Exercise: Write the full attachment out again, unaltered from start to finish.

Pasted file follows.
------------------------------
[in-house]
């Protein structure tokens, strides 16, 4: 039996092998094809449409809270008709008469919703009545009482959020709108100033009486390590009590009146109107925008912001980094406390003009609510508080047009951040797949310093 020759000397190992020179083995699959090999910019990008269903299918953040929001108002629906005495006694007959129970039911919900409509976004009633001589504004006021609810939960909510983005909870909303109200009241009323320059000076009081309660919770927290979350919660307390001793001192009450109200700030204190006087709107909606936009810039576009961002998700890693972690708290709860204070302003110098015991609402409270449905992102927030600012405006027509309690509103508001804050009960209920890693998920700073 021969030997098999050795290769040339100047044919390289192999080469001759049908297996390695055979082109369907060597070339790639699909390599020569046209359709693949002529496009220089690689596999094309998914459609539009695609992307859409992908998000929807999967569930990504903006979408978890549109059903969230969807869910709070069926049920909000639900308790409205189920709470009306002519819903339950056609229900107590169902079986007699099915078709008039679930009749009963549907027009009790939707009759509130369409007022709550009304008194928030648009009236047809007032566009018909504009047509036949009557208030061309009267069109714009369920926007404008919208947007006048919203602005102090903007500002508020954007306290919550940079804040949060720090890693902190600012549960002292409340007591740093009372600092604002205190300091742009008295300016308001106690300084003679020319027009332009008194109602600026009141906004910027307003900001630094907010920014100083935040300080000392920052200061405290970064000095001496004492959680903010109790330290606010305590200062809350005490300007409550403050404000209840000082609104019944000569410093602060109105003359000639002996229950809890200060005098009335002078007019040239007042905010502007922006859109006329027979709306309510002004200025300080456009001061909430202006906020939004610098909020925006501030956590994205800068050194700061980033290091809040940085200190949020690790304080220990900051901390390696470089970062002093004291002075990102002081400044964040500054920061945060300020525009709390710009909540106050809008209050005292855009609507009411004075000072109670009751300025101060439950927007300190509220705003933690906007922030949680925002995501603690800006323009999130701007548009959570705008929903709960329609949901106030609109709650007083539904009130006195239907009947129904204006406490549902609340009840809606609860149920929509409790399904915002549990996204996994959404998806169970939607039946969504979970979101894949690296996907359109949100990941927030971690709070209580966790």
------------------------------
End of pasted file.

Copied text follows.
[in-house]
């Protein structure tokens, strides 16, 4: 039996092998094809449409809270008709008469919703009545009482959020709108100033009486390590009590009146109107925008912001980094406390003009609510508080047009951040797949310093 020759000397190992020179083995699959090999910019990008269903299918953040929001108002629906005495006694007959129970039911919900409509976004009633001589504004006021609810939960909510983005909870909303109200009241009323320059000076009081309660919770927290979350919660307390001793001192009450109200700030204190006087709107909606936009810039576009961002998700890693972690708290709860204070302003110098015991609402409270449905992102927030600012405006027509309690509103508001804050009960209920890693998920700073 021969030997098999050795290769040339100047044919390289192999080469001759049908297996390695055979082109369907060597070339790639699909390599020569046209359709693949002529496009220089690689596999094309998914459609539009695609992307859409992908998000929807999967569930990504903006979408978890549109059903969230969807869910709070069926049920909000639900308790409205189920709470009306002519819903339950056609229900107590169902079986007699099915078709008039679930009749009963549907027009009790939707009759509130369409007022709550009304008194928030648009009236047809007032566009018909504009047509036949009557208030061309009267069109714009369920926007404008919208947007006048919203602005102090903007500002508020954007306290919550940079804040949060720090890693902190600012549960002292409340007591740093009372600092604002205190300091742009008295300016308001106690300084003679020319027009332009008194109602600026009141906004910027307003900001630094907010920014100083935040300080000392920052200061405290970064000095001496004492959680903010109790330290606010305590200062809350005490300007409550403050404000209840000082609104019944000569410093602060109105003359000639002996229950809890200060005098009335002078007019040239007042905010502007922006859109006329027979709306309510002004200025300080456009001061909430202006906020939004610098909020925006501030956590994205800068050194700061980033290091809040940085200190949020690790304080220990900051901390390696470089970062002093004291002075990102002081400044964040500054920061945060300020525009709390710009909540106050809008209050005292855009609507009411004075000072109670009751300025101060439950927007300190509220705003933690906007922030949680925002995501603690800006323009999130701007548009959570705008929903709960329609949901106030609109709650007083539904009130006195239907009947129904204006406490549902609340009840809606609860149920929509409790399904915002549990996204996994959404998806169970939607039946969504979970979101894949690296996907359109949100990941927030971690709070209580966790």